The Attic (a name which commemorates our first physical location) is, first and foremost, a site for the research students of the School of Museum Studies at the University of Leicester: a virtual community which aims to include all students, be they campus-based and full-time, or distance-learning and overseas. But we welcome contributions from students of museum studies - and allied subject areas - from outside the School and from around the world. Here you will find a lot of serious stuff, like exhibition and research seminar reviews, conference alerts and calls for papers, but there's also some 'fluff'; the things that inspire, distract and keep us going. After all, while we may be dead serious academic types, we're human too.

Friday, April 27, 2012

Destination Branding and Marketing IV Conference

[This may be of interest to some, and well enough in advance to plan to attend.]

5 to 7 December 2012
Cardiff, United Kingdom

DBM IV will gather destination marketing experts from academia, industry and policy to discuss the relationships between tourism, economic development, events and heritage management, spatial design and public diplomacy.

The deadline for abstracts/proposals is 28 May 2012.

Web address:
Sponsored by: Welsh Centre for Tourism Research, Cardiff Metropolitan University

Thursday, April 26, 2012

Greetings from Berlin IV

The Museum Neukölln – Small but Nice


I want to present you another of my favorite museums in Berlin, the Museum Neukölln. “Neukölln” is a deprived urban area in the south of the city with a high unemployment. Over the last years a lot of small galleries and pubs have opened in the northern part of the borough and have attracted a new clientele. Two years ago the museum moved from the rather tough centre of Neukölln to a truly idyllic place: a former estate. While approaching the quite impressive building where the exhibition is situated, you can caress the back of a sheep or the beard of a goat. 

The space of the museum is, like before, quite limited. But this has never been a disadvantage for the curators, on the contrary, I nearly never saw such concentrated exhibitions elsewhere. With the new permanent exhibition, called “99x Neukölln”, the team ensured its reputation.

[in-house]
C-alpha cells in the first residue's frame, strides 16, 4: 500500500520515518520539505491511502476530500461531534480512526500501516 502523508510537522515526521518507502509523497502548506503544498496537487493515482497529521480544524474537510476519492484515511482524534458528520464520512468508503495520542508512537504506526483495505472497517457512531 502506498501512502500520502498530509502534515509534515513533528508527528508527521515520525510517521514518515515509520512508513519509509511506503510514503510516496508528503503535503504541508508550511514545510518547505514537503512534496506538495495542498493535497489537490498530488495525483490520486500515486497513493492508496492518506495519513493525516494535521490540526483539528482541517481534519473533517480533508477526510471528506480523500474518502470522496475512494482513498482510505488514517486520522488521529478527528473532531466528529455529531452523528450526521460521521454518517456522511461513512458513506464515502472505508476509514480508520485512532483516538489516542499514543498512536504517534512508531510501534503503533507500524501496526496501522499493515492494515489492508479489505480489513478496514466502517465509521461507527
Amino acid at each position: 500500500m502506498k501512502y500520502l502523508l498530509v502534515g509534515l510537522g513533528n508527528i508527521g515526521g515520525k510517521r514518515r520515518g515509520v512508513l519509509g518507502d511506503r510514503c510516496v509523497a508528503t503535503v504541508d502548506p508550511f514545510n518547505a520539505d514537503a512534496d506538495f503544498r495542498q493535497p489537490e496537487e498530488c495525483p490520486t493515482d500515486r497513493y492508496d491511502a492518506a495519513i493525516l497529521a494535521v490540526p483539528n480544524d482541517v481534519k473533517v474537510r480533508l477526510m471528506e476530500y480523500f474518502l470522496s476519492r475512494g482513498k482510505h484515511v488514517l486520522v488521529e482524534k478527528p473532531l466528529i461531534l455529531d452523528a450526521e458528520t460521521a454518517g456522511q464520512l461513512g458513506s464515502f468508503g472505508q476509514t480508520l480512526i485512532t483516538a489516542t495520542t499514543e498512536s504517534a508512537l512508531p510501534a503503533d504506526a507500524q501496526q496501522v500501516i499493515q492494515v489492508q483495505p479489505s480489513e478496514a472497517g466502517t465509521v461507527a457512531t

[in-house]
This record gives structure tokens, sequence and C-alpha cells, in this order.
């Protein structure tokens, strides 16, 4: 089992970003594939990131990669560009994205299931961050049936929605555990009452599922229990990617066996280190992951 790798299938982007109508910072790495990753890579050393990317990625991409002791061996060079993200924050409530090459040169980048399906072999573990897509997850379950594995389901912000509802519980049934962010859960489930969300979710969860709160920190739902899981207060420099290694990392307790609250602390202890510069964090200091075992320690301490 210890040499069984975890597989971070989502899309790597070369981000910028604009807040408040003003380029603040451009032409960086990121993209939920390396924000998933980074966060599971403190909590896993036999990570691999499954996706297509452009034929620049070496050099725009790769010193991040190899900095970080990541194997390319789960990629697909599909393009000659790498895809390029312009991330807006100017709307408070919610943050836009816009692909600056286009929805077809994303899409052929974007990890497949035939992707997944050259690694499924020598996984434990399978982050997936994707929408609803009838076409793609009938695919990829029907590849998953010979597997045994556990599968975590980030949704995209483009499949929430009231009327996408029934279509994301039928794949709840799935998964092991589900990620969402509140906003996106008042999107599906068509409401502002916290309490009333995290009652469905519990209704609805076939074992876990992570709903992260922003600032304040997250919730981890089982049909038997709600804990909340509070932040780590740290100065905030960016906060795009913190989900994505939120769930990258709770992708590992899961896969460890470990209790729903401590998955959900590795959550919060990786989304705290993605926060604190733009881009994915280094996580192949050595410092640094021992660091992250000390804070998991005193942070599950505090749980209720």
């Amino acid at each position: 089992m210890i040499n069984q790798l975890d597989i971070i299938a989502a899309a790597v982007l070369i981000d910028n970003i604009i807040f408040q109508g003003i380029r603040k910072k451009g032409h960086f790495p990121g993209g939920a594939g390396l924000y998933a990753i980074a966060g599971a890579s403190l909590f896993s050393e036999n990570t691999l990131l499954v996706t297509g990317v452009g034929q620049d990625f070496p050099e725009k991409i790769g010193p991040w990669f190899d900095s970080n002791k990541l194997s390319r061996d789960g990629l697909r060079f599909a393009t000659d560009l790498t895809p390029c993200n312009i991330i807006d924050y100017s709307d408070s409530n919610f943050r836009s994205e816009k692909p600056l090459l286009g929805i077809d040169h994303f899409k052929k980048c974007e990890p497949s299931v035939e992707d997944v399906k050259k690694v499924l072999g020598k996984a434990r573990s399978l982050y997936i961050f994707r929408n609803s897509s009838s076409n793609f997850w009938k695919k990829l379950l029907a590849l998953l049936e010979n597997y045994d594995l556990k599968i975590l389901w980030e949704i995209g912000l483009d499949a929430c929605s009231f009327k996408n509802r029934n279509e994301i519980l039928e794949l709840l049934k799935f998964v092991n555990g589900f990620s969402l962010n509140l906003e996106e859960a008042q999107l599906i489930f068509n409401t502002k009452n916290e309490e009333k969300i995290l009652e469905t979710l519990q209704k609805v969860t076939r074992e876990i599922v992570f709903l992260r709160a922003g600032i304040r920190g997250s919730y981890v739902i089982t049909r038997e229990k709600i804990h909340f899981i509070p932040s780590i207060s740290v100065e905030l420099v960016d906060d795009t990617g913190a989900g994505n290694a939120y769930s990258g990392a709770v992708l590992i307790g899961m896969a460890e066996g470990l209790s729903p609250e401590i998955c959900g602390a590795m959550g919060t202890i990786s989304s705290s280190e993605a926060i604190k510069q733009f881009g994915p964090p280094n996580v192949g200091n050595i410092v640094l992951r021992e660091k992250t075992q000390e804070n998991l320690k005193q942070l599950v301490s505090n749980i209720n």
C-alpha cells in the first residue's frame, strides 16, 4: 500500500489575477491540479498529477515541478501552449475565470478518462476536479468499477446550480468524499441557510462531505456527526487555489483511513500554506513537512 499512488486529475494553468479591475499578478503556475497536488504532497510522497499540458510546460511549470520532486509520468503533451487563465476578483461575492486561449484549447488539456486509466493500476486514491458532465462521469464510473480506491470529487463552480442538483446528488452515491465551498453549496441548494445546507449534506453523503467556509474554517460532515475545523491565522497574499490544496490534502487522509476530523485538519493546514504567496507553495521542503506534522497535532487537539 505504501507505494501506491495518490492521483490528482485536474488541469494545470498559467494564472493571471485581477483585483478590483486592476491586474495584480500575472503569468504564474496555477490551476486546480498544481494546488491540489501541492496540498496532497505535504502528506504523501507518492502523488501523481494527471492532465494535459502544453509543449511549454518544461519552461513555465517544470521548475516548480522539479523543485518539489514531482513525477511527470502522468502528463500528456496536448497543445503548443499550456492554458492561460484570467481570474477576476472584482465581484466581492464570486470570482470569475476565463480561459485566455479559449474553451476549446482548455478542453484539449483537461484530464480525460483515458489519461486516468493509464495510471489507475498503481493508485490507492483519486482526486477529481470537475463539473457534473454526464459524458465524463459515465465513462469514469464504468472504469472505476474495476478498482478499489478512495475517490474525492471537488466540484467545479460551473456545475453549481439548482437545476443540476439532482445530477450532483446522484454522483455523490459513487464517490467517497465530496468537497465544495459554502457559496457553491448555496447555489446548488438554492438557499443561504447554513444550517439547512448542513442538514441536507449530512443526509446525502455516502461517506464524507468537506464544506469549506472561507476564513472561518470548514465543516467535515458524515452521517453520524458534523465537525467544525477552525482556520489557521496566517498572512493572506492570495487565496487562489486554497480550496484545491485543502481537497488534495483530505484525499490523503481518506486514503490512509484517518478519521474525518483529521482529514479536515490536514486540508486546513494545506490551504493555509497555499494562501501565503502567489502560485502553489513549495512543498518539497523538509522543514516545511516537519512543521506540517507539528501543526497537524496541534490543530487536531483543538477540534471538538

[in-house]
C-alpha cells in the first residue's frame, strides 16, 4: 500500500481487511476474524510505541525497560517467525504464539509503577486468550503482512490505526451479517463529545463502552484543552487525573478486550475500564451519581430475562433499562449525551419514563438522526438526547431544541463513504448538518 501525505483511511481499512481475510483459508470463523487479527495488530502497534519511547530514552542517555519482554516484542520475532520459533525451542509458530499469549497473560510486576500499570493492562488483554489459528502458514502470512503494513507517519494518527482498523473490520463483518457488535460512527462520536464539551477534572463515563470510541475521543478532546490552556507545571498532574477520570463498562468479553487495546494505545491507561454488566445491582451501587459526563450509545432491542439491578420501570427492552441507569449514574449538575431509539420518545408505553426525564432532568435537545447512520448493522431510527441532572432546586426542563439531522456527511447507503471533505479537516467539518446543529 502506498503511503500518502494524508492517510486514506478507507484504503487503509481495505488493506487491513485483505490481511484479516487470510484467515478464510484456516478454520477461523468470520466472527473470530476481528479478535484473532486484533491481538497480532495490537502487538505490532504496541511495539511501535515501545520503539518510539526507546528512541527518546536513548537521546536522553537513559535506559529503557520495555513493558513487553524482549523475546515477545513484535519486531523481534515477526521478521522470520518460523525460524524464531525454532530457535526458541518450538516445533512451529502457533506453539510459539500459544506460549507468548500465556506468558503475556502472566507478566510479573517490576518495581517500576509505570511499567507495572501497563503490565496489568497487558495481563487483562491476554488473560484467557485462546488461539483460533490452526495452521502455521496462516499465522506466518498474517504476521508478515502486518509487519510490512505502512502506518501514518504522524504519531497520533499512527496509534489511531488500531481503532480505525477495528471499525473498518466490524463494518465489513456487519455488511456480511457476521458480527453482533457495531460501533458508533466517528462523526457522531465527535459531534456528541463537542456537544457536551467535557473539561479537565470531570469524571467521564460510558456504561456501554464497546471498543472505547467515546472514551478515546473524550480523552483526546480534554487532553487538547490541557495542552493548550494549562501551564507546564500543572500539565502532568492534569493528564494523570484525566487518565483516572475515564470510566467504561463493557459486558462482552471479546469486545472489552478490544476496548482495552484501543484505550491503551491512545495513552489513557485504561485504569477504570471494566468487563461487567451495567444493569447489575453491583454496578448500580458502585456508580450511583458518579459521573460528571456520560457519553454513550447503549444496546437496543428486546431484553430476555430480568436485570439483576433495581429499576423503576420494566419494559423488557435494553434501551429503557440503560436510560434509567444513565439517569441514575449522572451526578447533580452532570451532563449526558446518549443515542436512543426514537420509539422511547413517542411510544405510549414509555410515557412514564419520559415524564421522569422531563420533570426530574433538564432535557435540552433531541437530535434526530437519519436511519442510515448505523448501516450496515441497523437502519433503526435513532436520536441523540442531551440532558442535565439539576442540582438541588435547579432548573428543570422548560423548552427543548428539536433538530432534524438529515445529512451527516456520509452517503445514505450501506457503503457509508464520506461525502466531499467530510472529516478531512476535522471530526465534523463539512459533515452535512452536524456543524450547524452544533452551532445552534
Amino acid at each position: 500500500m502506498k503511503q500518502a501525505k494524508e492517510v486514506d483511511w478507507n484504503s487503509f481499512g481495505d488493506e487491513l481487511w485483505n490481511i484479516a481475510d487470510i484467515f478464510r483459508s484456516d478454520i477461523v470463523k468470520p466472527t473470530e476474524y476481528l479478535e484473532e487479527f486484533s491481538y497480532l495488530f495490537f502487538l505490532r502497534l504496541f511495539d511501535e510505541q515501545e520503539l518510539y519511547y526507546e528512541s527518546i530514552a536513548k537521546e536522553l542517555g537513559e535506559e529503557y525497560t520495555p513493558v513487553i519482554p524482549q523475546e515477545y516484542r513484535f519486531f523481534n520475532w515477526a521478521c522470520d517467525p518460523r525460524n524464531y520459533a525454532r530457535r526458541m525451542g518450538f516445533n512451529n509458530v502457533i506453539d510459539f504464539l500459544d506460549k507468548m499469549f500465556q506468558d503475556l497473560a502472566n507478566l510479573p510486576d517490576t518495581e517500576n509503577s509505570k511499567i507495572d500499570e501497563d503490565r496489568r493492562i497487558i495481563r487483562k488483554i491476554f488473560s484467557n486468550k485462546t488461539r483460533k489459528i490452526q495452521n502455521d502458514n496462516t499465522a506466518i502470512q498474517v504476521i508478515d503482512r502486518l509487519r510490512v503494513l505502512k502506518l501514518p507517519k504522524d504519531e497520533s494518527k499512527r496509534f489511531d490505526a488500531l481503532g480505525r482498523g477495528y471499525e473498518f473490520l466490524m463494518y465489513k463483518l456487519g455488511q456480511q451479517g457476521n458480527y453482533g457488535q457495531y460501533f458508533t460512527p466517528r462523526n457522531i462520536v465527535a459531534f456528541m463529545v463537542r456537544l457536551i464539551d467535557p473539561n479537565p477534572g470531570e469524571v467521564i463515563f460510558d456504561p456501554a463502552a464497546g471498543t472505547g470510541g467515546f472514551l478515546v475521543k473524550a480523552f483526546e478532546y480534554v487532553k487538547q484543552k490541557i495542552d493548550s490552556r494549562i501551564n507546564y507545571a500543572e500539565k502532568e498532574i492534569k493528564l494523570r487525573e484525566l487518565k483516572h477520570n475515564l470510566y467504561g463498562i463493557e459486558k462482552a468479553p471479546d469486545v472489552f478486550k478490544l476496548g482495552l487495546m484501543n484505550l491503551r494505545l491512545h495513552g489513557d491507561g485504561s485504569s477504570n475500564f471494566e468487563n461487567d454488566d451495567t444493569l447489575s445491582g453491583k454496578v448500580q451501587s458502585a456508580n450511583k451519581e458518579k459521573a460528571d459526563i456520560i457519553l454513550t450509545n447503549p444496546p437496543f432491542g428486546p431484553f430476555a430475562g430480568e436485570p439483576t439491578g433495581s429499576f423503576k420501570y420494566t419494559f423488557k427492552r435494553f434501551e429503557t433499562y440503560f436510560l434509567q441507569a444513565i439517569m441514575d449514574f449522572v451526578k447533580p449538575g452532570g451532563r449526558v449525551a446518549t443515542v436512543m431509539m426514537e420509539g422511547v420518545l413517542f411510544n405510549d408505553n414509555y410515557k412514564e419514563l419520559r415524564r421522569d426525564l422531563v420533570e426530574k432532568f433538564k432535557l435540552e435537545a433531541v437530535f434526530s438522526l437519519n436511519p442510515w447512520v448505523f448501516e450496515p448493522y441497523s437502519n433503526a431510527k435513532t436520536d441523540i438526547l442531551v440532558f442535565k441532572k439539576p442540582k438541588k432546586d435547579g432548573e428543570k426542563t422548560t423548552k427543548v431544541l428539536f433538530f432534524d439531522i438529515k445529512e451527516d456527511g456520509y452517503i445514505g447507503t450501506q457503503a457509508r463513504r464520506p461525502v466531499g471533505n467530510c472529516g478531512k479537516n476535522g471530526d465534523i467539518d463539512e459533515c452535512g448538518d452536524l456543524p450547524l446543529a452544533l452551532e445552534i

99 objects are presented in the purest fashion possible: they are put in the showcases without a single text or label of any kind. Just things placed on white cubes. Well, you think, but there MUST be more information! And right you are. 

The visitors find detailed information on monitors which they can move around and along the showcases: in the moment they place the monitor in front of a certain object the adequate information appear. 
On the picture you can see a friend of mine reading the story of the two puppets in the showcase. An American soldier bought them in Neukölln after the war. He was in love with a German girl who was too young to get married. So he waited for her for years and finally their love story found a happy end. On the screen you first learn more about the couple, you see a photograph of their wedding and read one of their love letters. But then, diving deeper (and indeed the moveable monitors remind me on look-outs of submarines), you get more information about the end of World War II in the borough.
Every information pack follows this principle: starting with a personal story or a concrete example, giving then more general information, accompanied by lots of historical photographs, documents and audio records.

On the equal level you can find also comments and memories of visitors. Via a flyer presented at the entrance all visitors are invited to write down their stories and associations evoked by the 99 objects. If they want to learn more about the things, they are invited to visit the “History Attic” above the exhibition room, where they can find more material. It is not meant as a contact point only for history freaks but as a vital part of the museum for which working together with the population of the area is essential.